Projects are risky! Expect some failures.

As discussed in my earlier article, some programs and projects carry such great risks that they should not start! But they do. They start because there is a chance of a high Return on Investment (ROI) to the organization.

Often we know or can easily identify which ones are at risk of failure. But not starting them could also be classed as failure. Why? “Risk vs Reward”.

Risk and reward seemingly go hand-in-hand. The greater the anticipated rewards, the greater the risk of not achieving them. One would hope that the risk is calculated upfront (investigated, analyzed, etc.), then proactively managed throughout.

Often programs and projects are ill-conceived, missing the compelling drivers or underlying needs for the change to occur. We have all seen such initiatives, those that should never see the “light of day”.

However there are other occasions when organizations must commence programs and projects that are likely to fail.  Organizations use projects (or programs) as sounding boards/stepping stones for greater (and riskier) endeavors. This “sounds out” risky approaches, explores unproven methods and technologies, or may even facilitate the feasibility of implementing revolutionary business transformation or “testing the waters” for a new venture. These risky endeavors provide a very effective approach to organizational evolution (occasionally promoting revolution!).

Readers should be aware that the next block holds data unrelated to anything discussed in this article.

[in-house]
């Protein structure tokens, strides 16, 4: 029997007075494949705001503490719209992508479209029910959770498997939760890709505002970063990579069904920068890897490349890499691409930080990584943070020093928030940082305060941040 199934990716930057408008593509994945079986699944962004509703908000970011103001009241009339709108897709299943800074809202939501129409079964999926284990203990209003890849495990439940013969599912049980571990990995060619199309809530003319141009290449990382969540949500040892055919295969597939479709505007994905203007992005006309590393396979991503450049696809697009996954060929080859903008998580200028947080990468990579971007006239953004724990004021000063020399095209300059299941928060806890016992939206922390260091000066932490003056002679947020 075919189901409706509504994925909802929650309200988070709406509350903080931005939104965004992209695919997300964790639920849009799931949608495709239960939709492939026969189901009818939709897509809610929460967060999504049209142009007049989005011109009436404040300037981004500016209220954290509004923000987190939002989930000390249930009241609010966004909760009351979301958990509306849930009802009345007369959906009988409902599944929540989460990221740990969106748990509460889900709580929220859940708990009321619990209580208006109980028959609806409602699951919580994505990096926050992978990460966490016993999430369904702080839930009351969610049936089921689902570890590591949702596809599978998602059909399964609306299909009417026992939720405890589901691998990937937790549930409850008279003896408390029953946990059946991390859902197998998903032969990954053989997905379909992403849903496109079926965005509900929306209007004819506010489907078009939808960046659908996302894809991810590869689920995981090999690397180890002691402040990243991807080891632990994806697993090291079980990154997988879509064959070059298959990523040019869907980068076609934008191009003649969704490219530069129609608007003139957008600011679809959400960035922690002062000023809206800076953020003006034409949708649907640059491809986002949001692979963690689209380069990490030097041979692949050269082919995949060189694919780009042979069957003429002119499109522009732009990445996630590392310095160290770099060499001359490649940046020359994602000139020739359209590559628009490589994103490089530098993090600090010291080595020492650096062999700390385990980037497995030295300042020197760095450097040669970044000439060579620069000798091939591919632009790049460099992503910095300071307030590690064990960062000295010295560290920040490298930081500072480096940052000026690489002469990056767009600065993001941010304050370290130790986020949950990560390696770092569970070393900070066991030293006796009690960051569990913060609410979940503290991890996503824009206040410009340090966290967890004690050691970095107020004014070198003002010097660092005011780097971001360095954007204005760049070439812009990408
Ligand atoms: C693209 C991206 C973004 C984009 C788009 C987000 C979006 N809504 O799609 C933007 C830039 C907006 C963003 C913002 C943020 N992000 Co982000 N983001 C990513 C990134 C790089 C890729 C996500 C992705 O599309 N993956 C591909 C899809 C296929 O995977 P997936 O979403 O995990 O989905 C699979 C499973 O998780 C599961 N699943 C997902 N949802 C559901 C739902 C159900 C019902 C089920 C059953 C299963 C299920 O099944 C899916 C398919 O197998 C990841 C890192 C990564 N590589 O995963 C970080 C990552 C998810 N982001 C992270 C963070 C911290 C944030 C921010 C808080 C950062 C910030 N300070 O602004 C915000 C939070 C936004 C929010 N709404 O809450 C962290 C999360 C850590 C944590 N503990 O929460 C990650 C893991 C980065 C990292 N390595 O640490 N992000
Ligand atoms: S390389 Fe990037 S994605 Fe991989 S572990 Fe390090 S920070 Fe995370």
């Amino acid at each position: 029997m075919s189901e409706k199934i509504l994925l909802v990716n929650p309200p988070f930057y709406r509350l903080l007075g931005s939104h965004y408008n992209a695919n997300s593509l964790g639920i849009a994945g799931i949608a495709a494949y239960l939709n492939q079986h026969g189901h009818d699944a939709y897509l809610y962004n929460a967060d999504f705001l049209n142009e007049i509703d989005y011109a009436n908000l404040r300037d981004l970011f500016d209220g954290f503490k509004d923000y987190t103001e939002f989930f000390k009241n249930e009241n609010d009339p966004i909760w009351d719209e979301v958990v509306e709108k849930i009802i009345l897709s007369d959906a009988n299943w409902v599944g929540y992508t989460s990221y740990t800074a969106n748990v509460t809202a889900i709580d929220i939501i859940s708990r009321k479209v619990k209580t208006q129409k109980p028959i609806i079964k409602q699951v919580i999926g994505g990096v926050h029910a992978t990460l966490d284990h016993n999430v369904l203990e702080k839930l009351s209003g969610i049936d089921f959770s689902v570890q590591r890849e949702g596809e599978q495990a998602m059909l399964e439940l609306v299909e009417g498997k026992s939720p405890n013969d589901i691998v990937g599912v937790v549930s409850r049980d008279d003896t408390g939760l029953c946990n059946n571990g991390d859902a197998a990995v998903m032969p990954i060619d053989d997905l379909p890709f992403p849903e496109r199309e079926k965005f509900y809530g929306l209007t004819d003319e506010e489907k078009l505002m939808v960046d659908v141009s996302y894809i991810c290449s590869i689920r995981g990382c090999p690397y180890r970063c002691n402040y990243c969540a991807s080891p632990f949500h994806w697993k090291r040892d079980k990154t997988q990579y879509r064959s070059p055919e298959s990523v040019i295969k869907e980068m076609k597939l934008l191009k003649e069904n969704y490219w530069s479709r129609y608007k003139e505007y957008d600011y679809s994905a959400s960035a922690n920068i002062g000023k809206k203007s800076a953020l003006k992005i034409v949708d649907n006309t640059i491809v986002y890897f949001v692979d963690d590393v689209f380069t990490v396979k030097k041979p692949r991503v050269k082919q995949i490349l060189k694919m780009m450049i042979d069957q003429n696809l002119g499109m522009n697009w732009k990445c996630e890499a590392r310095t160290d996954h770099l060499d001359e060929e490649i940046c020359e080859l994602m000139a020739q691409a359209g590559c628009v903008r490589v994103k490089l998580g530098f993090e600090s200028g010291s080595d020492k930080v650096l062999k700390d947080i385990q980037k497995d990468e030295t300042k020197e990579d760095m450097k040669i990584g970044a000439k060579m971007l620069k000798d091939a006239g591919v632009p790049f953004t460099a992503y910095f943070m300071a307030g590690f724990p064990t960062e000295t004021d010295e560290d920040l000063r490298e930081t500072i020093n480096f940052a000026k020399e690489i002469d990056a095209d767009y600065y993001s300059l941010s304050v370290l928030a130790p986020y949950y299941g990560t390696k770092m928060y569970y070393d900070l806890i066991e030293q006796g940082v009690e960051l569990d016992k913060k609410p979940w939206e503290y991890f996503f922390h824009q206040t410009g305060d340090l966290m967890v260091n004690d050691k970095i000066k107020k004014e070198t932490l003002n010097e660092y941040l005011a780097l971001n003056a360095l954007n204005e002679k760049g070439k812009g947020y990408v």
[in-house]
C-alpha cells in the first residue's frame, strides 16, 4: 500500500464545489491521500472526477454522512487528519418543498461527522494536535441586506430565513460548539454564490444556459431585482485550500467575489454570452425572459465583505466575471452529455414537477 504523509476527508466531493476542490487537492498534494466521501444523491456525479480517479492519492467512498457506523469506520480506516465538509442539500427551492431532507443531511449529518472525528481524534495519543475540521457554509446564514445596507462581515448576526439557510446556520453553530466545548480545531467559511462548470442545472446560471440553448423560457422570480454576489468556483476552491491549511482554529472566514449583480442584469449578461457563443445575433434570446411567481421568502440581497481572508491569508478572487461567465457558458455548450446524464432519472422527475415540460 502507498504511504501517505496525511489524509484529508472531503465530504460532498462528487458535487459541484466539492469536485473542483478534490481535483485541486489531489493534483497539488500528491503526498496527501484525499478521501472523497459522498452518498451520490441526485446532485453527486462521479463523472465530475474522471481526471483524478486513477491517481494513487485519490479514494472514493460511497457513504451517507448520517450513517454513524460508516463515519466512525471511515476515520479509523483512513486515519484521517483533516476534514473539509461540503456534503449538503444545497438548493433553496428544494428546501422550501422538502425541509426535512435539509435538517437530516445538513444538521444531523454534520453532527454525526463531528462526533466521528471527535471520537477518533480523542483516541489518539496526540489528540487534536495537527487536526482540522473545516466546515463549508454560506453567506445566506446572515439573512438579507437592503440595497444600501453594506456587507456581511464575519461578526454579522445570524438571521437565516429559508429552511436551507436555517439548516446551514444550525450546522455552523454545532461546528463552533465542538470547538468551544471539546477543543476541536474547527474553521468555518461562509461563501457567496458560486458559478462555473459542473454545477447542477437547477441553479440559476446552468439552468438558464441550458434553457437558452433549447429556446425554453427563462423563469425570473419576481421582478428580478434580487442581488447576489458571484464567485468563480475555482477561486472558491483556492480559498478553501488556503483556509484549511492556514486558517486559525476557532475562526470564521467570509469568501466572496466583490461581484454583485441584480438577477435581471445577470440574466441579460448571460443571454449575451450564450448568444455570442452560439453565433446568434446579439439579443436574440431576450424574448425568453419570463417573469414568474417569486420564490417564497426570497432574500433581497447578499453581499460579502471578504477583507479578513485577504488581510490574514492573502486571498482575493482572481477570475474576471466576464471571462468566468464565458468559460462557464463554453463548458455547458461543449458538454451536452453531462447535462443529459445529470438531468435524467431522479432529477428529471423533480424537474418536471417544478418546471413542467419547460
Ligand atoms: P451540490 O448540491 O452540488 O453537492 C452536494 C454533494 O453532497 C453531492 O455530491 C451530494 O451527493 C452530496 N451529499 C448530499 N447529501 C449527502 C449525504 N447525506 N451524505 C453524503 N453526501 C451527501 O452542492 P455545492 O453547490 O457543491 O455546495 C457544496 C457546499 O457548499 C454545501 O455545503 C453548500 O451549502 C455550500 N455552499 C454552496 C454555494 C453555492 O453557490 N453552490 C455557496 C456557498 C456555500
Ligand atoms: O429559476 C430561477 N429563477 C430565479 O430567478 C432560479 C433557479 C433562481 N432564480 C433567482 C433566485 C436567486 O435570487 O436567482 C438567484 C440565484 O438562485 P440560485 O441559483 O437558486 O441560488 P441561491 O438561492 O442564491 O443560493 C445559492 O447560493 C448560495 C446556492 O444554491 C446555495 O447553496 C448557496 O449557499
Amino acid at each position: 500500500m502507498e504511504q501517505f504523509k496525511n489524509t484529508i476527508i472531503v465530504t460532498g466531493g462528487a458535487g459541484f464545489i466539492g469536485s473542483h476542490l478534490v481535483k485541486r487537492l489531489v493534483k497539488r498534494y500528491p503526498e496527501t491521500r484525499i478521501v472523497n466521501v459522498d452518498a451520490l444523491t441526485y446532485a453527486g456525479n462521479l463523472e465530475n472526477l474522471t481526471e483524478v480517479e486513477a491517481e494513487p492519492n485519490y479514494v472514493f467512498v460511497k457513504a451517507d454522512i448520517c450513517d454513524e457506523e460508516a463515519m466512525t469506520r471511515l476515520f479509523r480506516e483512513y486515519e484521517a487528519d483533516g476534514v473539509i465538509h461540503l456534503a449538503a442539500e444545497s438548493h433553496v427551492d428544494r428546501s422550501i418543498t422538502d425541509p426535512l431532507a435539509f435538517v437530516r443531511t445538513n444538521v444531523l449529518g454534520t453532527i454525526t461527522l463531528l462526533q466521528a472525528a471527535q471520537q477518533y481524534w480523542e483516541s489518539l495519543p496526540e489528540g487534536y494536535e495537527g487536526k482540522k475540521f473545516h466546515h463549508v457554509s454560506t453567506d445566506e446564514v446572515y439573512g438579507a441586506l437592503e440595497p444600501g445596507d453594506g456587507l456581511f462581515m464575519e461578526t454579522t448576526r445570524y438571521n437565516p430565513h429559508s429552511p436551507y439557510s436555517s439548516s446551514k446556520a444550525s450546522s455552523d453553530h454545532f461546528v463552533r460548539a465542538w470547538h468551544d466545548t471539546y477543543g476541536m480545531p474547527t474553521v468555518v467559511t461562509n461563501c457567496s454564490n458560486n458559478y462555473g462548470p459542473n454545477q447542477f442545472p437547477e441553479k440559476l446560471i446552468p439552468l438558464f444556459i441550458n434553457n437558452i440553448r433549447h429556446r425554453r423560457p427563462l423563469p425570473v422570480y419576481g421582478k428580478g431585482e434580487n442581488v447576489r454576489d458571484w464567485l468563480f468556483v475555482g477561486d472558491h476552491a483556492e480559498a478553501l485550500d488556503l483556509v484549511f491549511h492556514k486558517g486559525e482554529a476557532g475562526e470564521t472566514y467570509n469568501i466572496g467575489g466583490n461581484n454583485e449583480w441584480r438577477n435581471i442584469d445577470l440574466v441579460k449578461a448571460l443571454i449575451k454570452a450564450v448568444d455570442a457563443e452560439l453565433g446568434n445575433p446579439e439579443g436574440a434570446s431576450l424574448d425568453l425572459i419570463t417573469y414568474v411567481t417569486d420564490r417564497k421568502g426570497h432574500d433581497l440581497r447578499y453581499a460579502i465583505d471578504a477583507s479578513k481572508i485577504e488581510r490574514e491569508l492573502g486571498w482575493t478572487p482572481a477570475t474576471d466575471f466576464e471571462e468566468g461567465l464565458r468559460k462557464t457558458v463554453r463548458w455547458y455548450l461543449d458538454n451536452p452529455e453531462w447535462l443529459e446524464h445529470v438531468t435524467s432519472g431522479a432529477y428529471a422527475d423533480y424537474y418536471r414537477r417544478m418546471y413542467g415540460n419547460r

Over the last 20 years (as both a project manager/program manager) I have run numerous such endeavors. Often adopting the overused moniker of “pilot” somewhere in the title.

Some of these endeavors have proved to be very successful (subsequently have gone onto broader adoption across the organization, in one case created an entirely new banking venture), whereas others have failed.

Those failures served a valuable purpose, allowing the organization to learn from and build on the experience. This is paramount, if an organization does not learn then that is a failure.

As the inventor Thomas Edison stated “If I find 10,000 ways something won’t work, I haven’t failed. I am not discouraged, because every wrong attempt discarded is another step forward”.

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